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A Century of Peace Making: An Annotated Bibliography: Introduction


The authors of this annotated bibliography would like to give thanks to the American Library Association for the Carnegie-Whitney Award (2006-2008), for its gracious support and recognition of the value of this project; to peace activists Mitch Hall and Jarrett Lovell for sharing their knowledge and sources in the early stage of our research; to California State University, Fullerton for granting time for research; and to all the authors, editors, and publishers, out of whose work we have built “A Century of Peace-Making: An Annotated Bibliography.”


by Jie Tian and Matthew Mallard


This annotated bibliography is not a comprehensive list of books on peace created over the last century, nor is it limited to one specific area. Instead, these works were chosen organically, to reflect our process of learning about peace and what it has meant to different people in specific historical, cultural, religious, spiritual, socio-economic, and political contexts. We also expanded the concept of “a century” to before the 20th century and into the 21st century in order to acknowledge the continuity and influence of certain ideas, individuals, philosophies, and strategies through the passage of time.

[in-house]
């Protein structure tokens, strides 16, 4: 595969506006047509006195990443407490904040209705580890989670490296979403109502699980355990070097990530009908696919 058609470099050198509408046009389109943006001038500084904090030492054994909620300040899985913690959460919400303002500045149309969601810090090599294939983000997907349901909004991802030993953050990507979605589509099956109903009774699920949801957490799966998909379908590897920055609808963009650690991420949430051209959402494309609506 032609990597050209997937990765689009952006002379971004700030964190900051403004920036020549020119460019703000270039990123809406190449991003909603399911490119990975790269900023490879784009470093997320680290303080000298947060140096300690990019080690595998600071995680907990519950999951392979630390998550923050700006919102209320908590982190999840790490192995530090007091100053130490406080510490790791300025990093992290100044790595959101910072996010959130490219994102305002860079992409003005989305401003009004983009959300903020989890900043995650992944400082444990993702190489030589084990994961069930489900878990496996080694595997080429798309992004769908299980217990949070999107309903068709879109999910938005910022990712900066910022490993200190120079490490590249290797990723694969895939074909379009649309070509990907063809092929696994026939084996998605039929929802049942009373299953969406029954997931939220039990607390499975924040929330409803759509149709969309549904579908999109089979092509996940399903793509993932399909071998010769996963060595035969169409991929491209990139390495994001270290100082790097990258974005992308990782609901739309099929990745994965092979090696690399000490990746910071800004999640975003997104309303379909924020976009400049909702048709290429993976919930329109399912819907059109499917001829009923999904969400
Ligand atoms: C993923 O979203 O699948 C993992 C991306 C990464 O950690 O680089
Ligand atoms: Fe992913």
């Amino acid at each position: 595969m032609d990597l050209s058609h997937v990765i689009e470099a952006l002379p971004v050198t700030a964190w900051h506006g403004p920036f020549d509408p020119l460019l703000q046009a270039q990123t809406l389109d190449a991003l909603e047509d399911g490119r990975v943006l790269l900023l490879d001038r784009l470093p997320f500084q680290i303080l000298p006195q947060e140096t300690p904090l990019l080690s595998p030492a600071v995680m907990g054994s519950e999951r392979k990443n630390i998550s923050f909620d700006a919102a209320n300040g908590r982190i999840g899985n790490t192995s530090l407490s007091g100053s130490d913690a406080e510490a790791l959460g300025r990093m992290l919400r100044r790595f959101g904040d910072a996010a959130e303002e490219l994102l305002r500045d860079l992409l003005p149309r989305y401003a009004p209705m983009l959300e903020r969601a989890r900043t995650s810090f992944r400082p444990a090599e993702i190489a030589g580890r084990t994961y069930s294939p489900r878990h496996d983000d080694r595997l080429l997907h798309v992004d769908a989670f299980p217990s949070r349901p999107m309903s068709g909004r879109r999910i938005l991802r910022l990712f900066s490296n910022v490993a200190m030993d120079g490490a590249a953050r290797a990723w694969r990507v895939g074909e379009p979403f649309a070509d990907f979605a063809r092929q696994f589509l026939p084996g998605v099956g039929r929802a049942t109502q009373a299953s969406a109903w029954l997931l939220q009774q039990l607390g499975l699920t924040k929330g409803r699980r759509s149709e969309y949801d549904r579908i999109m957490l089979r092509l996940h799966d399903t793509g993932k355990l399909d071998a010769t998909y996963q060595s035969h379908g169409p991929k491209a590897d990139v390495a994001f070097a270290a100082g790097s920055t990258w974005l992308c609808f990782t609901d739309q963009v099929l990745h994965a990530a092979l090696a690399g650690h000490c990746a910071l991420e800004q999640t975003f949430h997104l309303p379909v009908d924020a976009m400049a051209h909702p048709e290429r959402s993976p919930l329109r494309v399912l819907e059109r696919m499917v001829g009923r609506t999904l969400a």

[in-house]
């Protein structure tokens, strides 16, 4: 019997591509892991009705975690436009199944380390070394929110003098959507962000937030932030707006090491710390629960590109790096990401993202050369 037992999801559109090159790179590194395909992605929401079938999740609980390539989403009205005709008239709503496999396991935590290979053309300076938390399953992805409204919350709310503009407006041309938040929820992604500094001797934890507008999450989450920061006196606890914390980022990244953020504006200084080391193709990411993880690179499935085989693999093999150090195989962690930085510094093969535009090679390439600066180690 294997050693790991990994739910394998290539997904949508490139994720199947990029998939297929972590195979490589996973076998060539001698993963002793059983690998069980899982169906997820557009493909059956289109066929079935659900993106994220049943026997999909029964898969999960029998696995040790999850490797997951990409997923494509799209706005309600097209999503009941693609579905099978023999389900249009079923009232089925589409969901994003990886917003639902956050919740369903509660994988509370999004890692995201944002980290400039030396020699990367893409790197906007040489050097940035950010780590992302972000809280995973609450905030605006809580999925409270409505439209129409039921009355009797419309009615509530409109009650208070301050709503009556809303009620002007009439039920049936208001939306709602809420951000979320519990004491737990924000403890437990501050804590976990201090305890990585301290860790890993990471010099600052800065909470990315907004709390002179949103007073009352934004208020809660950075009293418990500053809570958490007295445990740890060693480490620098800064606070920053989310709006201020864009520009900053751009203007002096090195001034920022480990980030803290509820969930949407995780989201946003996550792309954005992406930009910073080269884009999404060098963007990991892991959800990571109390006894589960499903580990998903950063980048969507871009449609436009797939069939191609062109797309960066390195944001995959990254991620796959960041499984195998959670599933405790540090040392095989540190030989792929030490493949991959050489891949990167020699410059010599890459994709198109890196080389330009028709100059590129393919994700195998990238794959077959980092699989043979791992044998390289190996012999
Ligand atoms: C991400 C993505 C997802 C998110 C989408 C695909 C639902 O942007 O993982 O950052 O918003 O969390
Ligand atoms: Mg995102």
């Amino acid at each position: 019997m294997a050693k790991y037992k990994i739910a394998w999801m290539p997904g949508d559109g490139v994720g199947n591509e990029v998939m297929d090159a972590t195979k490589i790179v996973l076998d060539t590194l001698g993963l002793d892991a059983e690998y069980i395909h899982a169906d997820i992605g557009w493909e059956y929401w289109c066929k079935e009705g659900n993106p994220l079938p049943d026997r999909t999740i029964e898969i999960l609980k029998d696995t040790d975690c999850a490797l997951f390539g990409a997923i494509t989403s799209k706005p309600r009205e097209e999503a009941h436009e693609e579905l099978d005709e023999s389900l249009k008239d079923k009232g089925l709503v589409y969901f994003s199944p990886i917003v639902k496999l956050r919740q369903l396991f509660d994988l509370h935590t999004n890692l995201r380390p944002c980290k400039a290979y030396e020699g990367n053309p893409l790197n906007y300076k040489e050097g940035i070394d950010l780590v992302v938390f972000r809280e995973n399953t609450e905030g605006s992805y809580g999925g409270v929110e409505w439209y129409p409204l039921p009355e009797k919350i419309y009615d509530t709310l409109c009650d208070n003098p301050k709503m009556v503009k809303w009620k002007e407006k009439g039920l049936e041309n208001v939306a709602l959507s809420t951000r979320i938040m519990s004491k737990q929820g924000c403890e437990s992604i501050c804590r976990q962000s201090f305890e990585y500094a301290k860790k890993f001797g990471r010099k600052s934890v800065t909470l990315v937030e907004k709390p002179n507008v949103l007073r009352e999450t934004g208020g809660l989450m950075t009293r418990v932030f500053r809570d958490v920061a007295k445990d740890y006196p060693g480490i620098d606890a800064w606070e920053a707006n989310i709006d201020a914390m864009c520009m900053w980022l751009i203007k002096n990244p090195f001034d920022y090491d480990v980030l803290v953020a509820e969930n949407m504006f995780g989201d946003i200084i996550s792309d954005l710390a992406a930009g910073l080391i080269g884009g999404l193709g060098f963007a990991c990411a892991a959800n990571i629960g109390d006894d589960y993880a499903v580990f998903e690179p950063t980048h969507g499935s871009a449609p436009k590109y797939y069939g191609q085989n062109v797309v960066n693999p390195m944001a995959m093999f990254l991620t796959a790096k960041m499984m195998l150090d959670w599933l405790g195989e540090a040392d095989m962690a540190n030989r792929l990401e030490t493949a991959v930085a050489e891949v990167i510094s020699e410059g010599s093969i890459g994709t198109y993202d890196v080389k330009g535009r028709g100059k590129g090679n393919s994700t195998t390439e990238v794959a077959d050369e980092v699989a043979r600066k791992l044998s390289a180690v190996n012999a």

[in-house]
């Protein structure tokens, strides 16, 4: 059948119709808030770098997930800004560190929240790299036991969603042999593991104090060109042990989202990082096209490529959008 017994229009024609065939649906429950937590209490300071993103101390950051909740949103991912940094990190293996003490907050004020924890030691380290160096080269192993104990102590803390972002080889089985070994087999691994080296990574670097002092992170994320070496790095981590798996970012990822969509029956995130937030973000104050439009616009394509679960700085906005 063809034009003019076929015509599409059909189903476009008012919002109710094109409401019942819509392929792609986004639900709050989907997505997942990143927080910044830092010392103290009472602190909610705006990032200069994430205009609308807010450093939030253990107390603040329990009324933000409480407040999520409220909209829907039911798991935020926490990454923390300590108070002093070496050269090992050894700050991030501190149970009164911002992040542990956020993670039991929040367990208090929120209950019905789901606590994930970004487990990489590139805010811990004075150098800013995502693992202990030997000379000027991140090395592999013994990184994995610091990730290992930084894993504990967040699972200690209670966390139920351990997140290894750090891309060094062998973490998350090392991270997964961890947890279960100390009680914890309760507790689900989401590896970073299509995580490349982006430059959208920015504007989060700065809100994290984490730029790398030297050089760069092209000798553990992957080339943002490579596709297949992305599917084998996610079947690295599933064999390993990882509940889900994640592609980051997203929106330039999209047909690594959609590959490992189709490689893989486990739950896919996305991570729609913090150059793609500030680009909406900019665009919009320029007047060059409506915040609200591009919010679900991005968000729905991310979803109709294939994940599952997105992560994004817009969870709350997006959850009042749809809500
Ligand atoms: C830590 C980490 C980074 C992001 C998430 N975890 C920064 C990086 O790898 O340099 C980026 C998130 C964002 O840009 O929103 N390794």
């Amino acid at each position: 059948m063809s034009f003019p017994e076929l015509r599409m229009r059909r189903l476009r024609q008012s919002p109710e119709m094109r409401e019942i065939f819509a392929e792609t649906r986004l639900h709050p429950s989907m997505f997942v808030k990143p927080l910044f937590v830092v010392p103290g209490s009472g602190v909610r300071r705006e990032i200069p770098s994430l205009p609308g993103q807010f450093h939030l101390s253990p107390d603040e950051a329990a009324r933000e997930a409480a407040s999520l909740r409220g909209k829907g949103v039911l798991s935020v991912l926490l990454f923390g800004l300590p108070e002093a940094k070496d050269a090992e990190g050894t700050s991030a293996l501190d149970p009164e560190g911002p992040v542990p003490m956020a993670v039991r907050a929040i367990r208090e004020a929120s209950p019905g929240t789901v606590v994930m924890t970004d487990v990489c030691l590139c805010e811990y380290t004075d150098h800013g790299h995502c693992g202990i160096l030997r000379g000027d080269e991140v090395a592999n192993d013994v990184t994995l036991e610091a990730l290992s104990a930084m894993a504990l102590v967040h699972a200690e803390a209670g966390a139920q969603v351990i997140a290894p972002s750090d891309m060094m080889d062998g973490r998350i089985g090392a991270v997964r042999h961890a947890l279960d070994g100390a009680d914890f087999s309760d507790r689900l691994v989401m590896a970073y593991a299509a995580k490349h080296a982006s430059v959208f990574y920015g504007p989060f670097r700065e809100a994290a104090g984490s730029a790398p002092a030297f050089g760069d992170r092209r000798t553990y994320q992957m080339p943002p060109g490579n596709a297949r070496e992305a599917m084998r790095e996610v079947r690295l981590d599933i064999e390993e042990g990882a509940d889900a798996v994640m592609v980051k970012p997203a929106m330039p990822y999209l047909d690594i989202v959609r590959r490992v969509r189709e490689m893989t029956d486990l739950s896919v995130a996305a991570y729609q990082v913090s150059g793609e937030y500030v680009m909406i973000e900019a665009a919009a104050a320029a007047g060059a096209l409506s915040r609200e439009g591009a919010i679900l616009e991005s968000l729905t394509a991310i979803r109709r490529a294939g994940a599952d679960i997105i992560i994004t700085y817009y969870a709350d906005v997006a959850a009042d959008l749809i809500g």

Thus, this annotated bibliography contains a cross section of literature that conveys the history of what peace has meant in a variety of contexts, to a variety of people, from various walks of life, in different cultural groups of the world. It contains works that look at peace as the absence of war, as a way of life, as living in truth and actively resisting untruth, as a means of interaction with the people and the world around us, as a restructuring of society for a better future, or simply as a physical or mental place of solitude. It includes memoirs, essays, letters, poetry and other literary works, interdisciplinary academic research, philosophical expositions, structural plans for societal transitions, and doctrines of faith.

This annotated bibliography consists of four sections: Voices of Peace Collected: Anthologies and Readers, Making Peace with Words: Literary Works on Peace, Acts and Accounts of Peace: The Personal and the Collective Story, and Peace Research: Achieving Peace in Theory and Practice, in Human Life, and in the World. We begin each annotation entry with an APA citation, followed by a quotation from the work, and then a description of the work.

At the nascence of a new year, we present this annotated bibliography to readers, libraries, peace organizations and agencies around the world. It is our deep hope that the voices of peace and the collective wisdom of the past be observed, and these books inspire us to build our peace library, build a mind of peace, build a world of peace.